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FDA Green Lights Marijuana-Based Pharmaceutical Drug

A drug made from a derivative of marijuana has been approved for patients with certain forms of epilepsy.
Blaine Harrington III
Getty Images
A drug made from a derivative of marijuana has been approved for patients with certain forms of epilepsy.

The U.S. Food and Drug Administration has approved a marijuana-derived drug for the treatment of two rare and serious forms of epilepsy, Lennox-Gastaut syndrome and Dravet syndrome, that begin in childhood but can persist in adulthood.

The drug is made from purified cannabidiol, or CBD, a compound found in the cannabis plant. The drug will be marketed under the brand name Epidiolex.

CBD has medicinal effects, but it does not cause the mind-altering high that comes from THC, the primary psychoactive component of marijuana.

The FDA says this is the first drug approved in the U.S. that contains a purified substance derived from marijuana. The agency has previously approved drugs made from synthetic versions of THC and other marijuana constituents.

"This approval serves as a reminder that advancing sound development programs that properly evaluate active ingredients contained in marijuana can lead to important medical therapies," said FDA Commissioner Scott Gottlieb during a call with reporters about the approval.

Several states have legalized CBD oilspecifically for the treatment of intractable epilepsy or seizure disorders. And, as NPR has reported, CBD supplements are available widely online and in dispensaries in the form of oils or tinctures. CBD oil has gained popularity with consumers as a remedy for a variety of other ailments. However, the legal status of these products is uncertain, as is their quality. They're not regulated the way pharmaceutical drugs are, so the consistency and dose can vary widely.

Having an FDA-approved, pharmaceutical-grade CBD drug will open up a new treatment option for epilepsy patients by delivering a high-quality, consistent dose of CBD, says Robert Carson a pediatric neurologist at Vanderbilt University who treats patients with epilepsy.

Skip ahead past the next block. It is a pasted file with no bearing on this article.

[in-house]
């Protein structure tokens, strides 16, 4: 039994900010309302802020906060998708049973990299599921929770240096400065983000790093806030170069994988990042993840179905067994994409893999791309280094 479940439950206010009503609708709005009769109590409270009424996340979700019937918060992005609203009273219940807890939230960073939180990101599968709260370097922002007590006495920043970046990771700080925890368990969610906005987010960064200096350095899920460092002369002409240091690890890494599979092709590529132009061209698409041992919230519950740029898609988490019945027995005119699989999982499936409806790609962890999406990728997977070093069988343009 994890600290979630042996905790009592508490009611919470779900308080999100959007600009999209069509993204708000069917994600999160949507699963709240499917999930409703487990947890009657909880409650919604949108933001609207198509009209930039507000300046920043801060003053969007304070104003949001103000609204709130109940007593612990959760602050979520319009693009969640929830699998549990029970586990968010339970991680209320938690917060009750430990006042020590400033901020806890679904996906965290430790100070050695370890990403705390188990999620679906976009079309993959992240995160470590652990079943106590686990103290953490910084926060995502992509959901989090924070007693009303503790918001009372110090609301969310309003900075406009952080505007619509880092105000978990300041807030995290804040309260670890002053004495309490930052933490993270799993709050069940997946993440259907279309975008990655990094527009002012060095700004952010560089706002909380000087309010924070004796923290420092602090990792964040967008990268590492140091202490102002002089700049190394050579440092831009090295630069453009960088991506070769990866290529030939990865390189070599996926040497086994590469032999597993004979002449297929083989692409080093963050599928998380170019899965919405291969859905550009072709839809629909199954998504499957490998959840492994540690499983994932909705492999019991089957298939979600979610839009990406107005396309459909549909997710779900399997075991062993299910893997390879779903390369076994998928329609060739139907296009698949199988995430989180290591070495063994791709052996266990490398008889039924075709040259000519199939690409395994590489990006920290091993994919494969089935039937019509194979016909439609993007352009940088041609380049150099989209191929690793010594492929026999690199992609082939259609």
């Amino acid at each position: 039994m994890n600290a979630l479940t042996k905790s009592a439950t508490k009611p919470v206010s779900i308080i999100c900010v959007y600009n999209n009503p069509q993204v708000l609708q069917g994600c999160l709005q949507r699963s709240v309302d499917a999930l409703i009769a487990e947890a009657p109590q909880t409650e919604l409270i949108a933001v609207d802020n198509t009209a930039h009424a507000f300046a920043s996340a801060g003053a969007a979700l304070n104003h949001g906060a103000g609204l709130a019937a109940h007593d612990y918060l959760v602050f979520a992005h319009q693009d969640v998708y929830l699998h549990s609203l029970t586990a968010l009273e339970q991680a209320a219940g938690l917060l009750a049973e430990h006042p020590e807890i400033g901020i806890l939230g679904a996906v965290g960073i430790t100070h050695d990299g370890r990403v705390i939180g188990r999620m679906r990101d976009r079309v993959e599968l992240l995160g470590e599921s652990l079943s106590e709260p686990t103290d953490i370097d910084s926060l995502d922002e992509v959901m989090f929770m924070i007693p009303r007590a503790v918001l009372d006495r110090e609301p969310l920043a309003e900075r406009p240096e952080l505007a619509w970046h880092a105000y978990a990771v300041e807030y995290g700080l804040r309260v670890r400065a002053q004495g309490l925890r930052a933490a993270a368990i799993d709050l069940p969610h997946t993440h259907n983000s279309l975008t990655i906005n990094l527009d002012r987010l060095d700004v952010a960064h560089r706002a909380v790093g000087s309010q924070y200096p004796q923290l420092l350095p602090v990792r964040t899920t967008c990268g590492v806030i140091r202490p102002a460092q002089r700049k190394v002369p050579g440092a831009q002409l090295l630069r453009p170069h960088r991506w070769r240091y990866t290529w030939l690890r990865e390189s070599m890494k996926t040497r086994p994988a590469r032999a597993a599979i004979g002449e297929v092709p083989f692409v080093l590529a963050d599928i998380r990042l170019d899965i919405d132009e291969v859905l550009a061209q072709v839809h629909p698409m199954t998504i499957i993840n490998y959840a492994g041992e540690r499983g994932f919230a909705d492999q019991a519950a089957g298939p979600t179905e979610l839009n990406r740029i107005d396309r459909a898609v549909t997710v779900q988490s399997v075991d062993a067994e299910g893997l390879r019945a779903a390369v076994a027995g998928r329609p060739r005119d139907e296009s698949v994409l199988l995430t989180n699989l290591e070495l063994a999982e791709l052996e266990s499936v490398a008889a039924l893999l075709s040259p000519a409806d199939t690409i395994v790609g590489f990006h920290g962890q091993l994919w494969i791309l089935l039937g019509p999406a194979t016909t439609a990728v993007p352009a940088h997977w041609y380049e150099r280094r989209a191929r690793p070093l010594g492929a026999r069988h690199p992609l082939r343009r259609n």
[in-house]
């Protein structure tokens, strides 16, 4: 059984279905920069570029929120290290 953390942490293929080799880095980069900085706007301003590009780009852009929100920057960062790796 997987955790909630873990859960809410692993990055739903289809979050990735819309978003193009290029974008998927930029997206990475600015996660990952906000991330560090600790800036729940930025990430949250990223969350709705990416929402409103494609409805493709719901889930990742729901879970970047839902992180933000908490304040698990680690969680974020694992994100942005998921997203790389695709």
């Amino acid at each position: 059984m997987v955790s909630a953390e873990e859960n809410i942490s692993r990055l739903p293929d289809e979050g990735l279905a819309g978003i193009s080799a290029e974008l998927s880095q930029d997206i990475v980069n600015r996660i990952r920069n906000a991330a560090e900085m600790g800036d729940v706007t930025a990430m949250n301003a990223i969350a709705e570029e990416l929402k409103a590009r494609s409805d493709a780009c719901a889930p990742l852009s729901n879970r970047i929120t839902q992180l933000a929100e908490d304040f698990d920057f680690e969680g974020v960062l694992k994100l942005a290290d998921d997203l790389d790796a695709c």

"Our biggest concerns with the artisanal [or supplement] versions of CBD were related to the consistency," Carson says. "We can't guarantee the consistency."

Carson says he will likely prescribe Epidiolex going forward. "I'm always excited about the potential for a new therapy that has been well-studied and has a great potential for benefit," he says.

Several researchers are studying the potential of CBD to treat psychiatric conditions. For instance, a clinical trial is underway to test whether CBD can be an effective treatment for people with post-traumatic stress disorder and alcohol use disorder. Another clinical trial will determine whether CBD could help prevent relapse in opioid abusers.

The approval of Epidiolex may help open the door to more CBD research, as it helps to lift one regulatory hurdle. Until now, the Drug Enforcement Administration has classified CBD as a Schedule 1 substance. Like other drugs in this category, which include heroin and LSD, these drugs are considered to have no medical use and a high potential for abuse.

But now, with the approval of a CBD drug, the DEA will change this, according to Dr. Douglas Throckmorton, deputy director of regulatory programs at the FDA's Center for Drug Evaluation and Research,

"The DEA will need to make a different scheduling decision for CBD...because it now has an accepted medical use," he said during a conference call with reporters.

He said the reclassification is underway now.

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Corrected: June 25, 2018 at 12:00 AM EDT
An earlier version of this story incorrectly stated that cocaine is classified as a Schedule I drug. It is a Schedule II drug.
Allison Aubrey is a correspondent for NPR News, where her stories can be heard on Morning Edition and All Things Considered. She's also a contributor to the PBS NewsHour and is one of the hosts of NPR's Life Kit.